Of intellectual property30 October 2014
Thomas L. Knapp :
I came late to the news of Twitpic's impending (and thankfully partial) closure and even later to an explanation for it. My initial assumption was that the service had failed to turn a profit and become financially insolvent. I couldn't have been more wrong. This is, in the worst way, all about "intellectual property." And it significantly and negatively impacts the social media which more and more of us rely on as our "window on the world."
What is - or rather, what was - Twitpic? Simply put, a service which made it easy for Twitter users to share photos. It reduced the process of uploading a photo to a site, blog or image host and tweeting a link to that image to a single step.
That may not seem like a big deal but it was, especially for amateur journalists covering, or non-journalists caught up in, fast-moving events. In 2009, for example, the first visual coverage of US Airways Flight 1549's ditching in New York's Hudson River was a photo tweeted (before the "mainstream media" could get camera crews there) by ferry passenger Janis Krums using Twitpic. I've personally used the service in an "amateur journalist" capacity to tweet photos from blogger conferences, Tea Party rallies, political conventions, etc.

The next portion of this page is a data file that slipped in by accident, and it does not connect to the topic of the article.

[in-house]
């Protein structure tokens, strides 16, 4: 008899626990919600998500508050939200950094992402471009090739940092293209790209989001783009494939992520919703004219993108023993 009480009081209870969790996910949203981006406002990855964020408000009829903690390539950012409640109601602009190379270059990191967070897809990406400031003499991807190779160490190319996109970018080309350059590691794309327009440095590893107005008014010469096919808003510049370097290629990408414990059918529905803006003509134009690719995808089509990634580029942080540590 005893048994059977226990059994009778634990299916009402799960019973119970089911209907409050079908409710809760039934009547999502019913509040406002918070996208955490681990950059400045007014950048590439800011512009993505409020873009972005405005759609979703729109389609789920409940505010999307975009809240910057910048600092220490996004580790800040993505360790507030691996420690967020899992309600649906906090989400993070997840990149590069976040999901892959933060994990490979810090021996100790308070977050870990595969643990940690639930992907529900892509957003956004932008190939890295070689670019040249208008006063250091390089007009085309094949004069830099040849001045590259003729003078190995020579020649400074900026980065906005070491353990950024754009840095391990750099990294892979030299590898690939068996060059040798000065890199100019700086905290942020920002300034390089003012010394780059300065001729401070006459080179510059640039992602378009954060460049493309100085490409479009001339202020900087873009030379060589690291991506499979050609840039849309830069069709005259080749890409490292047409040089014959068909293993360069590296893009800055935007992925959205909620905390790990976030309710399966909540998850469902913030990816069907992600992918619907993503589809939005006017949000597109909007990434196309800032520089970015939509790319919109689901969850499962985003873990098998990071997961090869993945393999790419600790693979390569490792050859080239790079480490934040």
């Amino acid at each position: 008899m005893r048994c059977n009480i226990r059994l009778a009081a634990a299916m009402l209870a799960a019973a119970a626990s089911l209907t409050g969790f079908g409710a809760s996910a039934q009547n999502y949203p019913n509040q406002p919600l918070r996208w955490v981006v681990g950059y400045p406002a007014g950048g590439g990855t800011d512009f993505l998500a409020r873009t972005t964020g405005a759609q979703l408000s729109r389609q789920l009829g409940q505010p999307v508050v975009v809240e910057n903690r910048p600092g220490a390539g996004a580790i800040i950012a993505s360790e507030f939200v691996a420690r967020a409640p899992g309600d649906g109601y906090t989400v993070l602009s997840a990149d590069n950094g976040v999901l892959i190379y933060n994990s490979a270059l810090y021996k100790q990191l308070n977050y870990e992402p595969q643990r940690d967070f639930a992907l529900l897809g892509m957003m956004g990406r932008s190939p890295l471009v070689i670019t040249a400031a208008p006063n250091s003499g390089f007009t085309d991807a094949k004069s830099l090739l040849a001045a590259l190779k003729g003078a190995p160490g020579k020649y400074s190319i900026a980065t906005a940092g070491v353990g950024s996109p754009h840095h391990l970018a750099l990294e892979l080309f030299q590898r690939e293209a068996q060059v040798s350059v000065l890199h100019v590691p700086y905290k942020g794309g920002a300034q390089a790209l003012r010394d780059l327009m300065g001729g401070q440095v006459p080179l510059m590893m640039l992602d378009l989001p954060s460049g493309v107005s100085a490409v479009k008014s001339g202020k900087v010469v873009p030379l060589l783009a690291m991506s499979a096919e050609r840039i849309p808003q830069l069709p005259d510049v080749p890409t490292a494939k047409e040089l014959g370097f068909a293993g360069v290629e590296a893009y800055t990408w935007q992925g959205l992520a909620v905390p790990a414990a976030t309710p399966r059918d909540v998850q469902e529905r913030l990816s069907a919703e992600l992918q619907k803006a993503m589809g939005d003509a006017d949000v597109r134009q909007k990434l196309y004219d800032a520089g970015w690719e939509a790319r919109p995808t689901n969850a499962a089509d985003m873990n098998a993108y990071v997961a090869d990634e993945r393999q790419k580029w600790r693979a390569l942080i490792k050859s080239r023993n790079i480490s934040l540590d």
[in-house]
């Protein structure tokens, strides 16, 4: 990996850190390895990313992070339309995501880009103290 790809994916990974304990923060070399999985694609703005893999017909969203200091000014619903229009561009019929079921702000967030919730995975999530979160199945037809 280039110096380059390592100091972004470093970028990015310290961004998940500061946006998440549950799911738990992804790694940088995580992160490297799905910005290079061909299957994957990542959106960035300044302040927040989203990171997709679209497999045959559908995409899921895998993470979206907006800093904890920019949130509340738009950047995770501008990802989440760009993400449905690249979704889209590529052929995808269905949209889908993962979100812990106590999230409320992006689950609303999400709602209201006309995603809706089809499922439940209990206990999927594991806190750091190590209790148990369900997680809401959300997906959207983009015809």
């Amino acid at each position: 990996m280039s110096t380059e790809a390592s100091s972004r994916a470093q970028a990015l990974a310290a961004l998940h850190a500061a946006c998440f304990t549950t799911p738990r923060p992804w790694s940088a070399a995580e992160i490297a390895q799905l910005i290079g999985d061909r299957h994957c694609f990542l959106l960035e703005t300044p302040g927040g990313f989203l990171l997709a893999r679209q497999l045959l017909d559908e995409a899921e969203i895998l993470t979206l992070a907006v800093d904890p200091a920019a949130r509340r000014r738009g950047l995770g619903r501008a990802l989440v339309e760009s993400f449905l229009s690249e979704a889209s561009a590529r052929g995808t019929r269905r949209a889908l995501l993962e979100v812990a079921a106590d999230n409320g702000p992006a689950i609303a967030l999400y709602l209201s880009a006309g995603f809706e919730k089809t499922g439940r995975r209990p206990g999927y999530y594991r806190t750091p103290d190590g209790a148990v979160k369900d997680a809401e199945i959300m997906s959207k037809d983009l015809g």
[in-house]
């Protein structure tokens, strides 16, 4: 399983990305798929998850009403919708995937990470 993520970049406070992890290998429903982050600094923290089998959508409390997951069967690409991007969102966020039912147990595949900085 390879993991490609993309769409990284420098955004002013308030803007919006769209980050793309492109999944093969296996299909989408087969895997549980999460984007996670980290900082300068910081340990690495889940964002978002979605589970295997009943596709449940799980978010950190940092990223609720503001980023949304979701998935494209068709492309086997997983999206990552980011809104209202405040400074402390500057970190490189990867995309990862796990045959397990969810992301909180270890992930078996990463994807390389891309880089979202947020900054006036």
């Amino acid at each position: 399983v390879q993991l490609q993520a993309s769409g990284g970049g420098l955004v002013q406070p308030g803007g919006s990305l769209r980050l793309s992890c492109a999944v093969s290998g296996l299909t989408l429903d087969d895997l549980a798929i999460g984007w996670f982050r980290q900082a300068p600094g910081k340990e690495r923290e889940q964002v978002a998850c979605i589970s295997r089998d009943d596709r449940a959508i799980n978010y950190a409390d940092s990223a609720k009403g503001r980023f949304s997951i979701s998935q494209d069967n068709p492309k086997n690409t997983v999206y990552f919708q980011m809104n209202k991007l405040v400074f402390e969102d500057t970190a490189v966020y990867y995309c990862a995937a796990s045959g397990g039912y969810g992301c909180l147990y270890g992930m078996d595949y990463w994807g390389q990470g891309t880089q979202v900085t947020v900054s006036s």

Twitpic is gone now. It shot itself in the foot, after which Twitter followed suit to its own foot and to Twitpic's head, over "intellectual property." The sequence of events:
In 2009, Twitpic filed an application with the US Patent and Trademark Office seeking trademark protection for its name. There's never any good reason to do that. The things that trademark protects fall into two classes: Things which are already covered by laws against fraud on one hand; things which deserve no legal protection on the other.
In late summer 2014, Twitter demanded that Twitpic abandon its trademark application on pain of losing access to the Twitter API (which Twitpic needed to function).
Stating that Twitpic does "not have the resources to fend off a large company like Twitter," Twitpic founder Noah Everett decided to shut down Twitpic in late October rather than give up on the trademark application. Oddly, an agreement was later reached with Twitter itself to maintain the database of existing Twitpic photos.
So now we don't have Twitpic. Twitpic is dead. Twitter's users, and therefore Twitter, are worse off. All over competing claims of "intellectual property" in a word. Claims which would be risible if they hadn't destroyed a valuable application.
Twitpic's demise doesn't showcase a bug in the "intellectual property" system. Rather it highlights a feature of that system, a system designed for the sole purpose of using state power to protect established actors from market competition (Twitter's incidental self-inflicted wound, on the other hand, was a bug).
Fortunately that system is coming apart at the seams. Unfortunately its complete collapse didn't come in time to save Twitpic.